Sight impaired man told to ‘write a letter’ to resolve fine

Download a PDF of this case study.

A $39 fine issued by Fines Victoria quickly snowballed into $145 worth of penalty fees when a sight-impaired man suffering dyslexia was told to ‘write a letter’ if he wished to challenge his penalty.

“I loaned my car to my cousin and he parked in a loading zone,” explained Richard.

“He got a fine for $160.

“I had to go to court to fight it, but I thought ‘I’m not going to do that, I’m just going to pay it myself’.”

Richard entered into a payment arrangement with Fines Victoria and had been paying off the fine in instalments, unaware that he had missed his final payment.

Owing to late fees, Richard’s unpaid $39 final instalment ballooned out to $184.

Richard called Fines Victoria and was advised that any complaint made had to be done in writing.

“I use to be an accountant, I’m use to writing letters,” said Richard.

“I’ve got diabetes and am on dialysis three times a week and my eyesight has gone. I can’t even read a newspaper without a magnifying glass.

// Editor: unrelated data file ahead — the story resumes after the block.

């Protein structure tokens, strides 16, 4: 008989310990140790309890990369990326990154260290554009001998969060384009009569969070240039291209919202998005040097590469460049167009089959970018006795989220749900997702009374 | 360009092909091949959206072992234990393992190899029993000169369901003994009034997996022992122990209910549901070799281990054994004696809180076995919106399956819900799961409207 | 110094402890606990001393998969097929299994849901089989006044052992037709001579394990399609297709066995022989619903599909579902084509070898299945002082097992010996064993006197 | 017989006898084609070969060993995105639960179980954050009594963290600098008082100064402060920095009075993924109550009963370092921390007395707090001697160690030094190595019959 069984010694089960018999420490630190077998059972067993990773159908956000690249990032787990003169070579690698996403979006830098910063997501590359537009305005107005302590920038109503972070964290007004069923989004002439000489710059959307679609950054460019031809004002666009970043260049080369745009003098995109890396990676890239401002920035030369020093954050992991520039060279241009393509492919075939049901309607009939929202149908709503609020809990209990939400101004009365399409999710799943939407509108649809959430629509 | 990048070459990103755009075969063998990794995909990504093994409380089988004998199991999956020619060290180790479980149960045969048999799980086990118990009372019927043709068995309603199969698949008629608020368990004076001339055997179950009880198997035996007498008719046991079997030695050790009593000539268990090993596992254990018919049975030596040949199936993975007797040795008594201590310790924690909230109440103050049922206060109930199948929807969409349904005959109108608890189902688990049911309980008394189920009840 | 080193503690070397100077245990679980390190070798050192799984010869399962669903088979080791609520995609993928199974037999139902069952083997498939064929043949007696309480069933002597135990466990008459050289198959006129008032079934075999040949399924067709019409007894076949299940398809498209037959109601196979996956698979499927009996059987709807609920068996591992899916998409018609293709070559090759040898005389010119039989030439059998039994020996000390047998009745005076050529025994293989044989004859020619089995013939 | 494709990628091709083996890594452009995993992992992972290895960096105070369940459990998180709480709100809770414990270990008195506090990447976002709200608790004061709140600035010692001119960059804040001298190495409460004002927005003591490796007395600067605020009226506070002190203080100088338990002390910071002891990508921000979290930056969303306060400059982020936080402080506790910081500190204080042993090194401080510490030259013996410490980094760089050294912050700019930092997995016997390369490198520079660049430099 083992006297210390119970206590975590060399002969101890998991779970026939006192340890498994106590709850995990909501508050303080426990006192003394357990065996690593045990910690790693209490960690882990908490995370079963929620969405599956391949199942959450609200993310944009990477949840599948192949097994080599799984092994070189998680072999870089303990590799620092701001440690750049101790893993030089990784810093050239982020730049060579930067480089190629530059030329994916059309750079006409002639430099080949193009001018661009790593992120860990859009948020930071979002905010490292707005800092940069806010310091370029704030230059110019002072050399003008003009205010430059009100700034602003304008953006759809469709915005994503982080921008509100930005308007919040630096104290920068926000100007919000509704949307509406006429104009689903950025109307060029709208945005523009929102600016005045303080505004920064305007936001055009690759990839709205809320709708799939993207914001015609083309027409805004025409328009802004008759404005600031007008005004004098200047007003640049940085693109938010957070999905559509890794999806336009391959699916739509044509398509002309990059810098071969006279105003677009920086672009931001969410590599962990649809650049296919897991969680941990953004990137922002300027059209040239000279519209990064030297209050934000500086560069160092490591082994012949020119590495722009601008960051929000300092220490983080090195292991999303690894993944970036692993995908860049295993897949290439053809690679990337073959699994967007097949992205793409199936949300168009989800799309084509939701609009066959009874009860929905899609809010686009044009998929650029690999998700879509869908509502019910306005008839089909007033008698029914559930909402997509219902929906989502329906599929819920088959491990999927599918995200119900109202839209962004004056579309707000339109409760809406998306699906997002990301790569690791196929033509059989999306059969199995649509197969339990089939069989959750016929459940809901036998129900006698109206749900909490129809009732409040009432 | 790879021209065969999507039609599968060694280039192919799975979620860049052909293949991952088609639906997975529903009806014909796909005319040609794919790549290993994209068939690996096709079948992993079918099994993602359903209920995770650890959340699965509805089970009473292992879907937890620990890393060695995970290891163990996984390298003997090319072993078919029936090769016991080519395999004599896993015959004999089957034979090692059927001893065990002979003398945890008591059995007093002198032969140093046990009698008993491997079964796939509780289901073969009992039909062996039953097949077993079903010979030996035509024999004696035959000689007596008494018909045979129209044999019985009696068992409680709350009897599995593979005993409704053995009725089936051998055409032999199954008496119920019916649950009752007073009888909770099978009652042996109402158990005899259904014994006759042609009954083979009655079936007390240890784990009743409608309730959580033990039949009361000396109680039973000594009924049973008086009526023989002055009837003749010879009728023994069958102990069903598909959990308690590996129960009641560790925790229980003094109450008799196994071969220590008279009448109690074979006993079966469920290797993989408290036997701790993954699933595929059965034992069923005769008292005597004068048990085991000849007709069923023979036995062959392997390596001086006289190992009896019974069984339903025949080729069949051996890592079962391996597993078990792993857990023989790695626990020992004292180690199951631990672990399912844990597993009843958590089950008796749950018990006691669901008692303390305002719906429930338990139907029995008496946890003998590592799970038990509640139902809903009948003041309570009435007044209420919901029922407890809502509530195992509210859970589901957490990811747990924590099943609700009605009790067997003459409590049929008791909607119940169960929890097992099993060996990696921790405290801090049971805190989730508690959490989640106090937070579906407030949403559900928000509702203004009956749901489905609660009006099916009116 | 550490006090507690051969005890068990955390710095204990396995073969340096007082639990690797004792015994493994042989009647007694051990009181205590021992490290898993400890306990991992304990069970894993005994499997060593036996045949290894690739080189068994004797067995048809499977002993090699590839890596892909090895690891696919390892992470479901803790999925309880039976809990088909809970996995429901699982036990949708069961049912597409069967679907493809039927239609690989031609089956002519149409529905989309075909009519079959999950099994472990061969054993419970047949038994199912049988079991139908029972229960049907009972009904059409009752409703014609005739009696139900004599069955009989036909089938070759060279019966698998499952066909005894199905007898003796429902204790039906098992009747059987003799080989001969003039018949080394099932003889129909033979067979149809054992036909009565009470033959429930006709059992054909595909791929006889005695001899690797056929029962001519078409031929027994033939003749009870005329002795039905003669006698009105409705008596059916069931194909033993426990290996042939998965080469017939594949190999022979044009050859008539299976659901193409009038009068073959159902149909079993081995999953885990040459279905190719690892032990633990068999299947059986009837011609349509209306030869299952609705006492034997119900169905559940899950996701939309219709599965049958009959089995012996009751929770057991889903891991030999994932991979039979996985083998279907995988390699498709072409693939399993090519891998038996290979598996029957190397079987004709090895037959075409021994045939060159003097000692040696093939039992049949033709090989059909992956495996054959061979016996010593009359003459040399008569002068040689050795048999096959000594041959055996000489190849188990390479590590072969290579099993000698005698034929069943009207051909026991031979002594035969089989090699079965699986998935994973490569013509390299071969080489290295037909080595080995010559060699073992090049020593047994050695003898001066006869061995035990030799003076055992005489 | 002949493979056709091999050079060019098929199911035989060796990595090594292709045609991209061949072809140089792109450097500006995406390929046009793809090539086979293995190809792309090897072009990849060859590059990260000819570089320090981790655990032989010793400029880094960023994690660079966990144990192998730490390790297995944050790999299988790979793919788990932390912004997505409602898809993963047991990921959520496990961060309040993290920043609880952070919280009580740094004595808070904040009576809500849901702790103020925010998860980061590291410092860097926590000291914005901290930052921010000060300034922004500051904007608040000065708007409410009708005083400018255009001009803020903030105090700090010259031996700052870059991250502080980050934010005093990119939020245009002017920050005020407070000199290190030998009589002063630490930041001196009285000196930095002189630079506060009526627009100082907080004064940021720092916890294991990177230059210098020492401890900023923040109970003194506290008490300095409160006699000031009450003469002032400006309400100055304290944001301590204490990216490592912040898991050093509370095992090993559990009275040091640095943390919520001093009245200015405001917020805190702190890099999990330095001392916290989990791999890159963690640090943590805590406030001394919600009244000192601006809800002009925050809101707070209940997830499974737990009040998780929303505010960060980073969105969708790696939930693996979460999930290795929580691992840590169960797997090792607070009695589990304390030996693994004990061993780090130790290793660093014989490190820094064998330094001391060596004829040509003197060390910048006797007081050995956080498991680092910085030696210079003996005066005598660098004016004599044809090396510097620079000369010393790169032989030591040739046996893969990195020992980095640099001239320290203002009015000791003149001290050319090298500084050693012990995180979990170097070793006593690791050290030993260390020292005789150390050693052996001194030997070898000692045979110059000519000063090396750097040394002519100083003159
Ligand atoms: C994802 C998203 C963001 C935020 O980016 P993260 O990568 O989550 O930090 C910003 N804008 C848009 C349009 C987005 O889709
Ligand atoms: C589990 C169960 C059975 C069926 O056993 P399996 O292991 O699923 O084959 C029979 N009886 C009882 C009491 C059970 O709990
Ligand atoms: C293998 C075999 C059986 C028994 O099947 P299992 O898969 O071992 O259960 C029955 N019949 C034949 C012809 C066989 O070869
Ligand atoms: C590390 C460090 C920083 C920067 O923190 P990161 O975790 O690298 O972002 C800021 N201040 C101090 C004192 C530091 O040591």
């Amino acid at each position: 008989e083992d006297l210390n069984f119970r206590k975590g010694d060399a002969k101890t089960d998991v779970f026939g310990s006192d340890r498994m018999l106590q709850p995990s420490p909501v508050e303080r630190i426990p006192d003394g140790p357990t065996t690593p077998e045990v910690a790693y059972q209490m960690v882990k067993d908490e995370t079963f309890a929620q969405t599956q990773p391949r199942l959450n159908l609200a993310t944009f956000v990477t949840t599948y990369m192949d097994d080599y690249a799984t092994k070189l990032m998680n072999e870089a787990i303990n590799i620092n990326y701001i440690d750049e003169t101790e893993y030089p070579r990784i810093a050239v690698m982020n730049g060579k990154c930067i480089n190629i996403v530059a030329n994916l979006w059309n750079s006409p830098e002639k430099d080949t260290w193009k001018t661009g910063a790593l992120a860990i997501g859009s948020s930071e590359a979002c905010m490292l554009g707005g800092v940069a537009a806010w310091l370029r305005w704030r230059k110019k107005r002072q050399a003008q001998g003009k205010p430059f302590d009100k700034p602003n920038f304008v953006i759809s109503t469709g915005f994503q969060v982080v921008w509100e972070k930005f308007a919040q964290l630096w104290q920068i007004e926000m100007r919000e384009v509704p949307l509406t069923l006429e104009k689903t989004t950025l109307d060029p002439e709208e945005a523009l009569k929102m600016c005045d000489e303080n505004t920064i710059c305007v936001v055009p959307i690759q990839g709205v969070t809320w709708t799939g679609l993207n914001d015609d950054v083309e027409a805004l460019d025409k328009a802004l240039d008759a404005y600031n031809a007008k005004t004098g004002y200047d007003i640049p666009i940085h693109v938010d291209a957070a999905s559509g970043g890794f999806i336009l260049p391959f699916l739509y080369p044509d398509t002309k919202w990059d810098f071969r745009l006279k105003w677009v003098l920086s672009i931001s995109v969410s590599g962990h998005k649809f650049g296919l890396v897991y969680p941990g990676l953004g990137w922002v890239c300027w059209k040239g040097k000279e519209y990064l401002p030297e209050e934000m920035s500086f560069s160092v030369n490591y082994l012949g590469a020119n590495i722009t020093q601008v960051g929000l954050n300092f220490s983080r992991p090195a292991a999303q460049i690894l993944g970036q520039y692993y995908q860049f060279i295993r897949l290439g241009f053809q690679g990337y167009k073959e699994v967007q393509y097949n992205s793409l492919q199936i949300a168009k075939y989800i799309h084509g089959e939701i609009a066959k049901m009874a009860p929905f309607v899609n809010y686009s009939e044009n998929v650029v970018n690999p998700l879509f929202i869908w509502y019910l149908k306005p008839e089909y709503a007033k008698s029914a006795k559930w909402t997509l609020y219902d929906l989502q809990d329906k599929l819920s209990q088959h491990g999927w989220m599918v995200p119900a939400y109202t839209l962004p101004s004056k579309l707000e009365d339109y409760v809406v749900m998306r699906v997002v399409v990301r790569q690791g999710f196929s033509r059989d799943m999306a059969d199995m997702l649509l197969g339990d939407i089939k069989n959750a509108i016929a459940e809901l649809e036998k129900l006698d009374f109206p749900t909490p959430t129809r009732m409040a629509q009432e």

“I can’t write letters anymore.”

Unable to escalate the matter internally without submitting a formal, written complaint, Richard reached out to the Victorian Ombudsman for help.

“It was just interesting that Fines Victoria had never encountered something like this before,” he said

“There must be a procedure in place. It’s like not having a ramp in a building for people who need a wheelchair.”

A week after contacting the Ombudsman, the Department of Justice phoned Richard, advising himFines Victoria hadn’t followed correct protocol, and they should have directed Richard’s call to the Justice Department for a resolution in the matter.

Richard was able to pay the final instalment of his fine, after the penalty fee was removed.

“I would happily cop it; the $180 fine. But I’m the type of person who, when I see a wrong, I try to correct it.

“That’s why I rang the Ombudsman.”